One way Covid-19 spread is you shove your hand in your mouth, then you use your hand to gob onto a door knob, then the next person to come along licks the door knob. So don’t do that!
If you think I’m being silly, watch some pre-schoolers for a while.
But even adults, at a somewhat lower rate, continuously shed their sheddable viruses a little at a time onto every surface, where the viruses either die over a period of a few hours or get picked up by the next person.
So imagine a scenario in which a person is sitting in a room and a stream of people come in, one at a time, to socially distance at 6 feet away, masked, to have a conversation with that person. Further, imagine the person sitting in place is a teacher, and the visitors are little kids getting to meet their teacher before a semester of distance learning.
Sounds totally safe. Indoors, six foot distance, masks. Nothing can possibly go wrong.
OK, now lets backtrack and find the student in the parking lot. The student and her brother and two parents have just parked. They are coming from a sports event they’ve been attending weekly for a month, at which everyone is shouting and no one is wearing a mask. The are all infected but don’t know it yet. The family heads for the school, and let themselves in the front door. Four people have now touched the doorknob. They are now in the lobby and a school employee, masked and with a face shield, stops them and says, “OK, you’all stay here in the lobby but six feet away from the other families, and I’ll walk little sally to see Mr. Scary the teacher.”
While the student is away, the family gravitates over to some people they know, and start a conversation at what they think is a safe 6 foot distance, but they forget, don’t pay attention, whatever, and pretty soon they are closing in and talking around their masks at each other. Family 2 is now exposed, and has, say, a 1 in 30 chance of getting the virus. This scenario is, of course, playing out hundreds of times across the school district, so there will be some transmission at the door knobs and in the lobby. In the parking lot outside, even.
Little Sally is now being accompanied down an empty hallway by a person she does not know wearing a face shield and a mask, and she starts to cry (= major shedding) on the way down the hall and needs to have her hand held for the last few meters going into the room. While talking to her teacher she is overwrought being away from her parents in this strange place so she throws up breakfast. But that’s OK, the teacher and a para clean it up. But, remember, Little Sally is a carrier, so there is now a thin film of Covid-19 kooties from the lobby to the classroom, even where the hasty cleanup (everyone is behind schedule) happens. This is the first of a four day meet and greet, with two days this week, and two days next week. So this gives Mr. Scary and the para plenty of time to become contagious. So, on week two, one in 100 kids that come in to meet their teacher picks up Covid-19. That is’t many. But the school district has 10 elementary schools, and this scenario is happening in all of them, for a total of 3,000 kiddos. So there are now 30 sick and shedding elementary students mostly doing distance learning at home and, slowly, one by one, killing off the grandparents.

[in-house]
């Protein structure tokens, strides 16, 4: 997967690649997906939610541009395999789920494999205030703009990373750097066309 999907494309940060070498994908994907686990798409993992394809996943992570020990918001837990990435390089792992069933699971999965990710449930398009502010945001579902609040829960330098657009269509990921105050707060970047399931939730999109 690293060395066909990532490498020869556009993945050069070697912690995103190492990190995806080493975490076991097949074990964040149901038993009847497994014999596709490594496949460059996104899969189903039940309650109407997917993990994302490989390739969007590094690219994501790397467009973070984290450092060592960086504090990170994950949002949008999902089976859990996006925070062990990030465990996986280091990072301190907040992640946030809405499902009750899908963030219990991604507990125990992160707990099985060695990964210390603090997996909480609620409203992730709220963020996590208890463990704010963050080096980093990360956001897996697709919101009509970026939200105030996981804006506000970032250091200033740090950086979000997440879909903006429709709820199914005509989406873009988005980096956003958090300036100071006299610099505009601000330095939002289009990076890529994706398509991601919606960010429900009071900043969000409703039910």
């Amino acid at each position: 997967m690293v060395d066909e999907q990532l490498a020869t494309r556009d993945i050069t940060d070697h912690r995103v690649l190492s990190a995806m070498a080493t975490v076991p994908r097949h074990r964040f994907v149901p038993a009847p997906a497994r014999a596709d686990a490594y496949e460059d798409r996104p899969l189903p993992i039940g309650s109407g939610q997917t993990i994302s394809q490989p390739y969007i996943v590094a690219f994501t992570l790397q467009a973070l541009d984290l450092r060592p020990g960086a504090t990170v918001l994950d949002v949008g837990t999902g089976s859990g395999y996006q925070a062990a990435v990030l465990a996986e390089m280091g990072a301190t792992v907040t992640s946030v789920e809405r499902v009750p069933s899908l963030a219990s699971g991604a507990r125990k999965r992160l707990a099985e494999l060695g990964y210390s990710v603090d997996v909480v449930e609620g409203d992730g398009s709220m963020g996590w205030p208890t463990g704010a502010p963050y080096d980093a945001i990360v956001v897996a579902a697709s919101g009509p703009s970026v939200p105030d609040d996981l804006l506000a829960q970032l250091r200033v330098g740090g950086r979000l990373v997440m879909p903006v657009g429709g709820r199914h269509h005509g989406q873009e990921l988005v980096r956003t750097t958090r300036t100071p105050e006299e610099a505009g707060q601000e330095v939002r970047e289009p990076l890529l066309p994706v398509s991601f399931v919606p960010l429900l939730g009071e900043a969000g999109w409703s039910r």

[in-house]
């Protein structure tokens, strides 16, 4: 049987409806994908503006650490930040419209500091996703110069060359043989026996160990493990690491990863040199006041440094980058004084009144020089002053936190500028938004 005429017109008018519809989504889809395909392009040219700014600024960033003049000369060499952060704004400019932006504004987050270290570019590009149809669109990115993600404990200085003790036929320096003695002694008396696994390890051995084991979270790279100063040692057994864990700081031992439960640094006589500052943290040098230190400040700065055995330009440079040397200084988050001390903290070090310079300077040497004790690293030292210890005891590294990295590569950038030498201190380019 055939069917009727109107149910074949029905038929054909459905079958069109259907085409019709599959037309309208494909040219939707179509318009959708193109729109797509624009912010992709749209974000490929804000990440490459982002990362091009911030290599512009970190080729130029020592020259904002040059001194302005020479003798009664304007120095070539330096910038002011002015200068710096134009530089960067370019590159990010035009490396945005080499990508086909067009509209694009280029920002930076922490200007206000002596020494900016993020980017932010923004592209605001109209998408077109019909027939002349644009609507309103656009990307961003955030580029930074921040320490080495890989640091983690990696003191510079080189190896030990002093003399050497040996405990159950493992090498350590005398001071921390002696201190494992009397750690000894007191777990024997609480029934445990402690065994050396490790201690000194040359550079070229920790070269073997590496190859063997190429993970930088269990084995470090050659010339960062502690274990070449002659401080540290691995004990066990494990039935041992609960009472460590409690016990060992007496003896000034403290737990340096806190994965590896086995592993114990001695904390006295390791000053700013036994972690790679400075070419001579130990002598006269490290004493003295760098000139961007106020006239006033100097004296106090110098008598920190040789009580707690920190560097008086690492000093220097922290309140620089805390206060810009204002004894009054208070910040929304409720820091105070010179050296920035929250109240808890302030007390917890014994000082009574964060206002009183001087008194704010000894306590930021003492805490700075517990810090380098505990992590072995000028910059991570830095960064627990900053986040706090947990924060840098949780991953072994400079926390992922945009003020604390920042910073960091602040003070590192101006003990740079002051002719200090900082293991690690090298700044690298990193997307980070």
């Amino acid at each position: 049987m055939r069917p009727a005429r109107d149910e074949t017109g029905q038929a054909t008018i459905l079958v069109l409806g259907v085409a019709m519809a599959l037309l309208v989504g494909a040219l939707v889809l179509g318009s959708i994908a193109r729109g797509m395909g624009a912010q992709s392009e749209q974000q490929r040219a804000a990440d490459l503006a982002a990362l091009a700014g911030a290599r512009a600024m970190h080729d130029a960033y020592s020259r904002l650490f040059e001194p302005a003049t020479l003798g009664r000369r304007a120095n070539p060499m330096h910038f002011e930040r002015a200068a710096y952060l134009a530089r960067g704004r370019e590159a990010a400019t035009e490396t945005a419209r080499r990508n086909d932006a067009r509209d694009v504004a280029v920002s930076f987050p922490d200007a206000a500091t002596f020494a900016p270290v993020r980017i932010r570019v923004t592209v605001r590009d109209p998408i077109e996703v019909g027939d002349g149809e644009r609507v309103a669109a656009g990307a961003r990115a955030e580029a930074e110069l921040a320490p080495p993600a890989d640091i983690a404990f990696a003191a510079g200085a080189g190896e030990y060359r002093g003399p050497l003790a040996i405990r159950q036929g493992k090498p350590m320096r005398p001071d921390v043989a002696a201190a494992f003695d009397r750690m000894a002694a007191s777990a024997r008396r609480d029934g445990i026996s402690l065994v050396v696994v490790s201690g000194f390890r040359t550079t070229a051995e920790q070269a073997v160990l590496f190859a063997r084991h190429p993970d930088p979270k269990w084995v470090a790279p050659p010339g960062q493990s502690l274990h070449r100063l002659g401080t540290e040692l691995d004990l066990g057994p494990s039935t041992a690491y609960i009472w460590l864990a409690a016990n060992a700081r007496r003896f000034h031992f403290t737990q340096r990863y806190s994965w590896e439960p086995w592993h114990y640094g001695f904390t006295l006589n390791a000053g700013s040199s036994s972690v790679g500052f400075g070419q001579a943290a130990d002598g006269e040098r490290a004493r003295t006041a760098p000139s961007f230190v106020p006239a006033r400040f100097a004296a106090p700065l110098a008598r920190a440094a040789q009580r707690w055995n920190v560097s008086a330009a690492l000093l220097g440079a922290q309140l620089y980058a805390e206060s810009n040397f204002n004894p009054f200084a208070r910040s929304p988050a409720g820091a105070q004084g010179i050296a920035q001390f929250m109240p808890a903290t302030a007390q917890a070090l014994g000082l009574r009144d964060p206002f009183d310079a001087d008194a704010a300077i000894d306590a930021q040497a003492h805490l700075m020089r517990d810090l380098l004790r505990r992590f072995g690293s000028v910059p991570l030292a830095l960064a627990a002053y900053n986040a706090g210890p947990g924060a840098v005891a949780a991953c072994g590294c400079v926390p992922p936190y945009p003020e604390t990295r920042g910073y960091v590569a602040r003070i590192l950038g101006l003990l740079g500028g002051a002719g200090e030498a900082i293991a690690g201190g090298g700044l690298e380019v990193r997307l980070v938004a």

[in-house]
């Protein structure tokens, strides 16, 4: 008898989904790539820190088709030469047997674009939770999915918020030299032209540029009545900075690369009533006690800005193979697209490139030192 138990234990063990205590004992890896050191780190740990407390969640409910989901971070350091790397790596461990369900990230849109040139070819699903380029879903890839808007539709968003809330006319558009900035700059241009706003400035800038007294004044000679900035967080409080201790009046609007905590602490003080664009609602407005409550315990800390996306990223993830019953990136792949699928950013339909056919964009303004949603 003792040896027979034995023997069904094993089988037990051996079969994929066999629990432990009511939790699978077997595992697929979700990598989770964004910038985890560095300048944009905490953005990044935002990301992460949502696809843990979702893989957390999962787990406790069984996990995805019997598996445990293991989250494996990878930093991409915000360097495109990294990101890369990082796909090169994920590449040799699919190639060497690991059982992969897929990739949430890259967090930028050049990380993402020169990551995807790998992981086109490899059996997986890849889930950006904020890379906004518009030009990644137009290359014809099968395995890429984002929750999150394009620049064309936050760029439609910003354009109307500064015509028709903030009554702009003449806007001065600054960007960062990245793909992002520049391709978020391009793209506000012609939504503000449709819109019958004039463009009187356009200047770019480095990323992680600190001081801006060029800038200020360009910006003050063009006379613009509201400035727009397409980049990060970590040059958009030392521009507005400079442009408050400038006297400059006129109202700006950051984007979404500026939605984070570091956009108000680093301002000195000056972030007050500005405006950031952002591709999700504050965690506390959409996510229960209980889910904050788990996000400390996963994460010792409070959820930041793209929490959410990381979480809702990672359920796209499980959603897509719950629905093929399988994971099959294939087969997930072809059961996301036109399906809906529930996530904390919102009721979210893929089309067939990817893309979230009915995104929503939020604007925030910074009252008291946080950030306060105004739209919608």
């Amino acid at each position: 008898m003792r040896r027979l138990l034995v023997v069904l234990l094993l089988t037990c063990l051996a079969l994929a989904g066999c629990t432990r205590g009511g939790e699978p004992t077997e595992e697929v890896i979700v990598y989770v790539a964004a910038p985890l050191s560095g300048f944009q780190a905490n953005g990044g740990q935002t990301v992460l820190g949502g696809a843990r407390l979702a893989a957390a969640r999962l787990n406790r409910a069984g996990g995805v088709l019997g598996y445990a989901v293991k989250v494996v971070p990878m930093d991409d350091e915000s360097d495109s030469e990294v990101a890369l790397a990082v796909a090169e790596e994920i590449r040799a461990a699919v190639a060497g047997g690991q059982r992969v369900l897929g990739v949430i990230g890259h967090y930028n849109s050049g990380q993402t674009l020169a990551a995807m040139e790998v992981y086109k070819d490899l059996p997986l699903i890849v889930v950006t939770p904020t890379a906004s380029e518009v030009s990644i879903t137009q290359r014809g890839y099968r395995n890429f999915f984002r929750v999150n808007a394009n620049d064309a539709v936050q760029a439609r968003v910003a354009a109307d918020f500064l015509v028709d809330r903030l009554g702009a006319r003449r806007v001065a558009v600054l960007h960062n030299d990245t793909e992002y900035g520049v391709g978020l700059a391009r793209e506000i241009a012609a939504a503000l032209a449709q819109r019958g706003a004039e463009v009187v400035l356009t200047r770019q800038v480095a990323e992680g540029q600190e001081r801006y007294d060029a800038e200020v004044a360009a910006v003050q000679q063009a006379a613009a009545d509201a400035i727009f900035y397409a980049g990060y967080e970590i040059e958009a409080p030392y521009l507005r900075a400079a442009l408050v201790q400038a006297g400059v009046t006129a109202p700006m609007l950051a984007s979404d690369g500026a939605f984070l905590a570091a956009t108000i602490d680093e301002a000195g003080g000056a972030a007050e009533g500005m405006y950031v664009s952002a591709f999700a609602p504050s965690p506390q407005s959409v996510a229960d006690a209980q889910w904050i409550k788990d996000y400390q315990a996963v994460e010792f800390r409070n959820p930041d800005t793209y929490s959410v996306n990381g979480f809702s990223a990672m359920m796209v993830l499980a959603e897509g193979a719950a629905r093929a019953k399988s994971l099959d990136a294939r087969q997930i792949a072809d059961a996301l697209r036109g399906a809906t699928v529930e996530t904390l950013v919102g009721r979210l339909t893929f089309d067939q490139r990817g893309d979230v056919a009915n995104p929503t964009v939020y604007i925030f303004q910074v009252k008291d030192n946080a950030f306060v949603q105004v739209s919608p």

If you don’t like that scenario, make up your own. The point is, masking up and staying 6 feet apart slows, but does not eliminate, infection. As we return to schools, even with precautions, this is going to happen. Everywhere.
And now there is new research that gives us a better idea of how a 6 foot social distance is an oversimplified concept that provides a false, and in this case, deadly, sense of security. More to the point: People think that if everyone “wears” a “mask” (did you notice the scare quotes there?) and stays “six feet” away from each other, than the chance of infection is zero. It isn’t. It never was.
The following nuance inducing graphic is from “Two metres or one: what is the evidence for physical distancing in covid-19?” by Jones, Qureshi, et all, just published.
I’m not going to provide much of a summary of the article. It is very readable and clear. Just click here and find it, read it yourself.
“Instead of single, fixed physical distance rules, we propose graded recommendations that better reflect the multiple factors that combine to determine risk. This would provide greater protection in the highest risk settings but also greater freedom in lower risk settings, potentially enabling a return towards normality in some aspects of social and economic life.
- Current rules on safe physical distancing are based on outdated science
- Distribution of viral particles is affected by numerous factors, including air flow
- Evidence suggests SARS-CoV-2 may travel more than 2 m through activities such as coughing and shouting
- Rules on distancing should reflect the multiple factors that affect risk, including ventilation, occupancy, and exposure time